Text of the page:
Strangely enough, I get the feeling he'd like that. More importantly, it's a good exercise for us.After all, the best thing we can do politically is to become smarter and more flexible. That makes each of us more capable of supporting our most important value - whether it's unity or something completely different, like freedom. Or justice.

But whatever your core value, we can agree on one thing for unity's sake: It's going to be an interesting year.

RJ Eskow



Monday, July 14, 2008

No Age

I love love love this band.

No Age - Eraser

No Age: Live In Philly

another live clip

Check out their newest release from Sub-Pop "Nouns"



Sunday, July 13, 2008


OK, We're Starting. Myself(3) and my wife(4) see, read, and hear so much media that we decided to share some of the "good stuff" with you. First, an article from TIME Magazine.

Rebuilding ground zero was going to be a great show of American defiance, a Knute Rockne speech to the nation. Seven years on, though, this grand statement is barely a stammer. In an unsparing new progress report, the site's landlord admitted that every part of the project is over budget and behind schedule. It will take several months just to map out a new timeline.

The 16-acre site is a tangle of more than 100 contractors and subcontractors answering to 19 public agencies--a sorry pageant of feuding bureaucrats, shady contractors, litigious developers and overzealous regulators. Even 9/11 advocacy groups share the blame, halting work over smallish details about how best to honor the victims. Few are honored by this impasse of competing agendas.

Nobody is arguing that the rebuilding effort--which will add as much Class-A office space as exists in all of downtown Atlanta--is simple. But lower Manhattan is in danger of becoming a metaphor for America's sluggish response to our most pressing economic challenges. A recent U.S. Chamber of Commerce report shows a litany of problems: an overloaded rail infrastructure that needs new tracks, signals, tunnels and bridges. Most ports need dredging; almost half of all canal locks are obsolete. While China is spending nearly 9% of its gdp on infrastructure, Americans lose $9 billion a year in productivity from flight delays alone.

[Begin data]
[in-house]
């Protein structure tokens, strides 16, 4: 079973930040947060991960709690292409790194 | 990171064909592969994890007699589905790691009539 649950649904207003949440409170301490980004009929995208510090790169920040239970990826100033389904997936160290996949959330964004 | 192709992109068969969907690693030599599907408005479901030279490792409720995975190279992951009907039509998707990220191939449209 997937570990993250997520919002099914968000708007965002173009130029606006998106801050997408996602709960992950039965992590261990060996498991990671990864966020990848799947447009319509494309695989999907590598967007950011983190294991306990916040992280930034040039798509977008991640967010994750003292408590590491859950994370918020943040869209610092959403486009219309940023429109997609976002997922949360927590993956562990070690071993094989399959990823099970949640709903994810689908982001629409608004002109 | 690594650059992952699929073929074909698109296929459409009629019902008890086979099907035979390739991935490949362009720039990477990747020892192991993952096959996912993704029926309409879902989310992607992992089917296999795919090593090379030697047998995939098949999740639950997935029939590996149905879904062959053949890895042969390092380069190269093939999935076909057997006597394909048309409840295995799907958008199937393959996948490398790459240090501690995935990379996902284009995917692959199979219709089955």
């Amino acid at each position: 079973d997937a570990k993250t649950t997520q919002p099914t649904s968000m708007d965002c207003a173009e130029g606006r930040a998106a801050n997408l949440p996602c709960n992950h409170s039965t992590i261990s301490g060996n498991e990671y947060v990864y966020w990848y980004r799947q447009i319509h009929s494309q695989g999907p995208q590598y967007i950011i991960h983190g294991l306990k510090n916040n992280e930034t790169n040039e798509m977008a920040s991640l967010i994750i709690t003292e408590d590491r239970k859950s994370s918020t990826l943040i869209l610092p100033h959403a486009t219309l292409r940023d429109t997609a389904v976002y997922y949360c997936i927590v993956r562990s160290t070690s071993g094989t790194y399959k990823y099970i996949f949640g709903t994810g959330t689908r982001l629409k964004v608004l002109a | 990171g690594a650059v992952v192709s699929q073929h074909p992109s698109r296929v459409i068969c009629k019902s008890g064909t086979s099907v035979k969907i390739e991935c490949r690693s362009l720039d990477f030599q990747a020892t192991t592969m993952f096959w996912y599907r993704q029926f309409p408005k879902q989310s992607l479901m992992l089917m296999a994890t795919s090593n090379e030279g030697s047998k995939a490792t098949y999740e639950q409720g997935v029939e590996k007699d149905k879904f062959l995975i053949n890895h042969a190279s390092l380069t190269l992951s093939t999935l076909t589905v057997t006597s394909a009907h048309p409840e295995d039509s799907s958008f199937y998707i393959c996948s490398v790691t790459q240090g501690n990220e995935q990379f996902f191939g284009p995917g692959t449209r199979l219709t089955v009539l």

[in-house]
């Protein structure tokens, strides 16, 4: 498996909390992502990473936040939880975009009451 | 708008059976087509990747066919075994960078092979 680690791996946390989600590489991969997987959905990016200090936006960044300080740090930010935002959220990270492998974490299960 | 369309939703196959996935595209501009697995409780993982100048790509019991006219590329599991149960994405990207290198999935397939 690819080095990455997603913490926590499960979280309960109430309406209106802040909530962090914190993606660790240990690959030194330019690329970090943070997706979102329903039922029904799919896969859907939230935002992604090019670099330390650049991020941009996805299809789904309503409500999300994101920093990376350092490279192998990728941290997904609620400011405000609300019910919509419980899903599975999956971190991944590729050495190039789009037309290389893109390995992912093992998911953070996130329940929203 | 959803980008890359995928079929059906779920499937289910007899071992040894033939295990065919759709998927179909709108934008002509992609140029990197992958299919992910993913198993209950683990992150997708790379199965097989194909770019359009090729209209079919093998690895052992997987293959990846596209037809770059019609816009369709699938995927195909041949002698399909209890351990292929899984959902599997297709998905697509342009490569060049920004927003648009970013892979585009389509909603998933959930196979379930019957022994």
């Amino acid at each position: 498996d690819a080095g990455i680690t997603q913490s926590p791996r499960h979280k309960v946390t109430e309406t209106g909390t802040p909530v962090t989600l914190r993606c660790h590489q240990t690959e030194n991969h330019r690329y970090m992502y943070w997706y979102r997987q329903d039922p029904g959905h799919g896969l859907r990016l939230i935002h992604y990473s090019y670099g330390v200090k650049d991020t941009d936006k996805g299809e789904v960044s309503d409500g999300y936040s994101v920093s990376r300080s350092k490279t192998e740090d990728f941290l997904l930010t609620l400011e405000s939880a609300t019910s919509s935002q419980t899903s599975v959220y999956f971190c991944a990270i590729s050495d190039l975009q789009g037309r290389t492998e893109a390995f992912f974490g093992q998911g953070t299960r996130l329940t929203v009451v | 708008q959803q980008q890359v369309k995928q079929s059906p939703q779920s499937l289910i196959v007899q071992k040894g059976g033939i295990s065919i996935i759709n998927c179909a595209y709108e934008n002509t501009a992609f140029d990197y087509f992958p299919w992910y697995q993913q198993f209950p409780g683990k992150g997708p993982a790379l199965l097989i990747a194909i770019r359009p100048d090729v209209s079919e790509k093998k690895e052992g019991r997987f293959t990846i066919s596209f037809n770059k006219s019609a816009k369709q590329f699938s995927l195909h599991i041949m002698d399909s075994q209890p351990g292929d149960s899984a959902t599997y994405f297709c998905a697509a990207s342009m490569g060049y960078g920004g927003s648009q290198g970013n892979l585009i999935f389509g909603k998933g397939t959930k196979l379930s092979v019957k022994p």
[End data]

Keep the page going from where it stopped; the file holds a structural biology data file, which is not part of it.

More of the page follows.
It is, at heart, about competitiveness. As the U.S.'s largest construction project limps along, China has built the equivalent of several World Trade Center sites in its furious run-up to the Olympics. While conscript labor and forced relocations aren't the American way, the U.S. can't be pleased about being lapped by a developing nation. The global economy rewards countries with the concentration and focus to build quickly and solidly. Bits and bytes are important, but so are steel and mortar. It's not too late for ground zero to be a showcase for American engineering, efficiency and ingenuity. Anything less risks sending exactly the wrong message.